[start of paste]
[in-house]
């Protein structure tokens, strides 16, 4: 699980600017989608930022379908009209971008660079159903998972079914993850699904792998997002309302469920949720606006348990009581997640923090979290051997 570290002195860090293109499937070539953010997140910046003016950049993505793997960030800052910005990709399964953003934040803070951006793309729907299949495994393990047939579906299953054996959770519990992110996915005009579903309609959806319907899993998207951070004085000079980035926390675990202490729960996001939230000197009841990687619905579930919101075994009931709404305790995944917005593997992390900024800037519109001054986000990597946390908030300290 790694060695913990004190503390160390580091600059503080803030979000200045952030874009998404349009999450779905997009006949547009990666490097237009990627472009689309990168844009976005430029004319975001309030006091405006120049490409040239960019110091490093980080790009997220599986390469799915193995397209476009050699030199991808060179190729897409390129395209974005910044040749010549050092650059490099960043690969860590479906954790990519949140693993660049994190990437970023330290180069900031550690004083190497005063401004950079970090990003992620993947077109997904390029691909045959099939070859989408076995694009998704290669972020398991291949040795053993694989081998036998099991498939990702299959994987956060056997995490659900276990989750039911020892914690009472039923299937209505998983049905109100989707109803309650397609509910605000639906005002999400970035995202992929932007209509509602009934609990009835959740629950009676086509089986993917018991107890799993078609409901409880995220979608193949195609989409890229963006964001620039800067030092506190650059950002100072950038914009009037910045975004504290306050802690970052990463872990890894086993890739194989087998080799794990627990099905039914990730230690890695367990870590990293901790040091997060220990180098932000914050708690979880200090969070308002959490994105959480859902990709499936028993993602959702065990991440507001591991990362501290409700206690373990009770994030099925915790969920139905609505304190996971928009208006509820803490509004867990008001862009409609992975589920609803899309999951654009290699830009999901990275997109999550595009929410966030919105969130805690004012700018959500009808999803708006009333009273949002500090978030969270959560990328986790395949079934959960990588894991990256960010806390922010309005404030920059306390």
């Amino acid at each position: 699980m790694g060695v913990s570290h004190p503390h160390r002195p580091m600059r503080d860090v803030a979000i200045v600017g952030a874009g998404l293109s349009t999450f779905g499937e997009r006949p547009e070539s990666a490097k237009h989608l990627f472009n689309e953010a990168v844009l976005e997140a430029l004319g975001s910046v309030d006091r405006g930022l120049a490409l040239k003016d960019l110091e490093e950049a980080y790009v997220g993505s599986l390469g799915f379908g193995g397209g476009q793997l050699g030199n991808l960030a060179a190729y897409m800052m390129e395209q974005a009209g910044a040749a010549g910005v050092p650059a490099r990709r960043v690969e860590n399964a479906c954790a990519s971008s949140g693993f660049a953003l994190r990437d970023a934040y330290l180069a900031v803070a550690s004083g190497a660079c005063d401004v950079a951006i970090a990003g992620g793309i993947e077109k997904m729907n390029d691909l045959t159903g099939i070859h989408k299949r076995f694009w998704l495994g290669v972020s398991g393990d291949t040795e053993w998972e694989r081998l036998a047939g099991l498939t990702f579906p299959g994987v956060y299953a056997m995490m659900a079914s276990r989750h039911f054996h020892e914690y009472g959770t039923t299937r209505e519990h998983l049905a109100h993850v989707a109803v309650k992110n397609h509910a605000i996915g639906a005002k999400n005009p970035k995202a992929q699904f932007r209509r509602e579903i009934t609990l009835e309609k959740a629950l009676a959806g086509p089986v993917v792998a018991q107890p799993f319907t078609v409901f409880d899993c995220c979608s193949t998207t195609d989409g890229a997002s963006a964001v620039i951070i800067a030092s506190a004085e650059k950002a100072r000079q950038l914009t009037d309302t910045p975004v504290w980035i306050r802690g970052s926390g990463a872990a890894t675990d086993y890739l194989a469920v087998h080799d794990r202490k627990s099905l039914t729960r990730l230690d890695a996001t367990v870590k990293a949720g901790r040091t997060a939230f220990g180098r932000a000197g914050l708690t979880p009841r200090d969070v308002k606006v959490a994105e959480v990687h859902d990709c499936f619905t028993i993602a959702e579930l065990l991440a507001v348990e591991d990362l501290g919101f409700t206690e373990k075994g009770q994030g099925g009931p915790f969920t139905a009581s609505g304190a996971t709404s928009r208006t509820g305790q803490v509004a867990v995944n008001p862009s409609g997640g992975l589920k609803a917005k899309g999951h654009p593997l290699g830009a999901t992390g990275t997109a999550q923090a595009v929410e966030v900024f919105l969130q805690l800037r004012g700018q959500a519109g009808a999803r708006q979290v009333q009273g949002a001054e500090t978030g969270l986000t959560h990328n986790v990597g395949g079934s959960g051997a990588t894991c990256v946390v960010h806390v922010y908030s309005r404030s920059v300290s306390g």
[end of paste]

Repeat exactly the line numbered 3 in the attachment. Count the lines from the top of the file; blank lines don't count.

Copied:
């Amino acid at each position: 699980m790694g060695v913990s570290h004190p503390h160390r002195p580091m600059r503080d860090v803030a979000i200045v600017g952030a874009g998404l293109s349009t999450f779905g499937e997009r006949p547009e070539s990666a490097k237009h989608l990627f472009n689309e953010a990168v844009l976005e997140a430029l004319g975001s910046v309030d006091r405006g930022l120049a490409l040239k003016d960019l110091e490093e950049a980080y790009v997220g993505s599986l390469g799915f379908g193995g397209g476009q793997l050699g030199n991808l960030a060179a190729y897409m800052m390129e395209q974005a009209g910044a040749a010549g910005v050092p650059a490099r990709r960043v690969e860590n399964a479906c954790a990519s971008s949140g693993f660049a953003l994190r990437d970023a934040y330290l180069a900031v803070a550690s004083g190497a660079c005063d401004v950079a951006i970090a990003g992620g793309i993947e077109k997904m729907n390029d691909l045959t159903g099939i070859h989408k299949r076995f694009w998704l495994g290669v972020s398991g393990d291949t040795e053993w998972e694989r081998l036998a047939g099991l498939t990702f579906p299959g994987v956060y299953a056997m995490m659900a079914s276990r989750h039911f054996h020892e914690y009472g959770t039923t299937r209505e519990h998983l049905a109100h993850v989707a109803v309650k992110n397609h509910a605000i996915g639906a005002k999400n005009p970035k995202a992929q699904f932007r209509r509602e579903i009934t609990l009835e309609k959740a629950l009676a959806g086509p089986v993917v792998a018991q107890p799993f319907t078609v409901f409880d899993c995220c979608s193949t998207t195609d989409g890229a997002s963006a964001v620039i951070i800067a030092s506190a004085e650059k950002a100072r000079q950038l914009t009037d309302t910045p975004v504290w980035i306050r802690g970052s926390g990463a872990a890894t675990d086993y890739l194989a469920v087998h080799d794990r202490k627990s099905l039914t729960r990730l230690d890695a996001t367990v870590k990293a949720g901790r040091t997060a939230f220990g180098r932000a000197g914050l708690t979880p009841r200090d969070v308002k606006v959490a994105e959480v990687h859902d990709c499936f619905t028993i993602a959702e579930l065990l991440a507001v348990e591991d990362l501290g919101f409700t206690e373990k075994g009770q994030g099925g009931p915790f969920t139905a009581s609505g304190a996971t709404s928009r208006t509820g305790q803490v509004a867990v995944n008001p862009s409609g997640g992975l589920k609803a917005k899309g999951h654009p593997l290699g830009a999901t992390g990275t997109a999550q923090a595009v929410e966030v900024f919105l969130q805690l800037r004012g700018q959500a519109g009808a999803r708006q979290v009333q009273g949002a001054e500090t978030g969270l986000t959560h990328n986790v990597g395949g079934s959960g051997a990588t894991c990256v946390v960010h806390v922010y908030s309005r404030s920059v300290s306390g």